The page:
Ever had a song stuck in your head?
It’s on continuous loop, playing over and over. And chances are, it’s not even one you like.
Funny how music, even genres and ditties we might not listen to, can cling to our brains with nowhere to go.
Left to our own devices, we’d probably switch stations or have a playlist to control whatever we listen to with any frequency.
Except that, for those of us of a certain age, we haven’t always had this option.
Remember the 8-track tape players from last century? Yeah, I went there.
They were great at the time, all stereo and stuff. Except you couldn’t rewind or fast forward. The only option you had was to click over to another track. Chances are, though, the songs you liked showed up in the exact same place on each track, so you were either missing the beginning or the end. And you had to listen all the way through and perhaps wade through songs you didn’t favor as much.
Not to mention all the times you’d be held hostage — in the elevator or at a business, someone else’s house, anywhere you couldn’t escape or turn the dial. Those are the songs that usually wind up playing in our heads. Poetic justice, isn’t it, that we somehow learn all the words to these pieces of music we like the least.
That doesn’t mean it’s all bad.
Sometimes there are songs we like all right, but they’re not our favorite by any means. Silly songs, kids songs, annoying jingles.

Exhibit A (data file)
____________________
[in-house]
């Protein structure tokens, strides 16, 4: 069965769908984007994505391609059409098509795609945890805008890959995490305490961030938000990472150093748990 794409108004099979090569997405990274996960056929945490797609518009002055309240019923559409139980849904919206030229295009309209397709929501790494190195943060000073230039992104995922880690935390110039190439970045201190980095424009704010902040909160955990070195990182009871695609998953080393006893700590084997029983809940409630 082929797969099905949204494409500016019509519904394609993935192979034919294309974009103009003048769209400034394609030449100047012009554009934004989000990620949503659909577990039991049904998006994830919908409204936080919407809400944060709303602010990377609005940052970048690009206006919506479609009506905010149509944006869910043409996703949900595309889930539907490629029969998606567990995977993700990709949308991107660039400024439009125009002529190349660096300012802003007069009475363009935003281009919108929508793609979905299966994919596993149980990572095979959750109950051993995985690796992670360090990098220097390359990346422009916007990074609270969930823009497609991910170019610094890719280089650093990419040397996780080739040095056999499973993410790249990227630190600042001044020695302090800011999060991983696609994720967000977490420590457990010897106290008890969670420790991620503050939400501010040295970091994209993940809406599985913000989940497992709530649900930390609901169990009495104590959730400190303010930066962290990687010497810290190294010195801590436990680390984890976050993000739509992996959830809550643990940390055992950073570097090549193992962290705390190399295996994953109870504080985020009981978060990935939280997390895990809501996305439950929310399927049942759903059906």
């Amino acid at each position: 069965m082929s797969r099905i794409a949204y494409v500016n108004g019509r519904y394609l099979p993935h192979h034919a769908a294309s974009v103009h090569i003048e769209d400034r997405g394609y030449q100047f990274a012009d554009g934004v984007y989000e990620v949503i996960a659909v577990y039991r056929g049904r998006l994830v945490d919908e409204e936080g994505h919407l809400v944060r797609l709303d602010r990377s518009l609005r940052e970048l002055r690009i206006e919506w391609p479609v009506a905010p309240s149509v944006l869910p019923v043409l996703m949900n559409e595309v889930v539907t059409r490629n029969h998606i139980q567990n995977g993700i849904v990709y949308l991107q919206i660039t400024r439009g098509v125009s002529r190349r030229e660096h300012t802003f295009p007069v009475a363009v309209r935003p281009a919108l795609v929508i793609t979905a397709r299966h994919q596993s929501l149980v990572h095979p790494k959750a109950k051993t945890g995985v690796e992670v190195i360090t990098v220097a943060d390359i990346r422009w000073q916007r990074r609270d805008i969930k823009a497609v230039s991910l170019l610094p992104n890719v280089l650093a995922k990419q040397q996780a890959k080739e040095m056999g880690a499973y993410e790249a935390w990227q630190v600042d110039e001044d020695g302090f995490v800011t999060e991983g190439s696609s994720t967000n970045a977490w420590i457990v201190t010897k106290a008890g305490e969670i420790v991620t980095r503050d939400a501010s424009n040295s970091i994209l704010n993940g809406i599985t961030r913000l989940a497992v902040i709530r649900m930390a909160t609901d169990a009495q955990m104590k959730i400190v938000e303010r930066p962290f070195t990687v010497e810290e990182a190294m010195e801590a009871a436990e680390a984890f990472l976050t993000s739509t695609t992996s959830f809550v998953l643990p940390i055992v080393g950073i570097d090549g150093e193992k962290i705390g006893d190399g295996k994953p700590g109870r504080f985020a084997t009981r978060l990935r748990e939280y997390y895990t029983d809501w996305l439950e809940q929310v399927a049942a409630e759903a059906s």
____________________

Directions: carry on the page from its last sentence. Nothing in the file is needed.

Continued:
And for me at least, lately the theme has been older songs.
No, not the ‘60s, ‘50s, Doo Wop or even show tunes. I couldn’t be that lucky.
I’m talking old school.
One morning on the way to work, it started out with “Mr. Sandman” and went to “Hello, Dolly” and “Dream a Little Dream of Me.”
As if that wasn’t puzzling enough, I was treated to a commercial interlude of “Munch, munch, munch a bunch of Fritos corn chips.” I’ll spare you the rest, but for the record, I knew every single word of that commercial. And no, I don’t even eat Fritos.
(Full disclosure: there was a time as a kid when Fritos came with a prize and yes, we kids begged our parents to buy it. But that doesn’t mean I needed the jingle playing on repeat.)
My remedy is to tell someone, anyone, and then the song magically jumps into their head.
There are worse fates than being reminded of songs we’ve learned along the way.
As I always say, I can recall every word to the “Green Acres” theme song but for the life of me can’t remember where I parked at the grocery store 10 minutes ago.
In the words of Petula Clark, “The other man’s grass is always greener — the sun shines brighter on the other side ... Some are lucky, some are not. Just be thankful for what you’ve got.”
Like old song lyrics.
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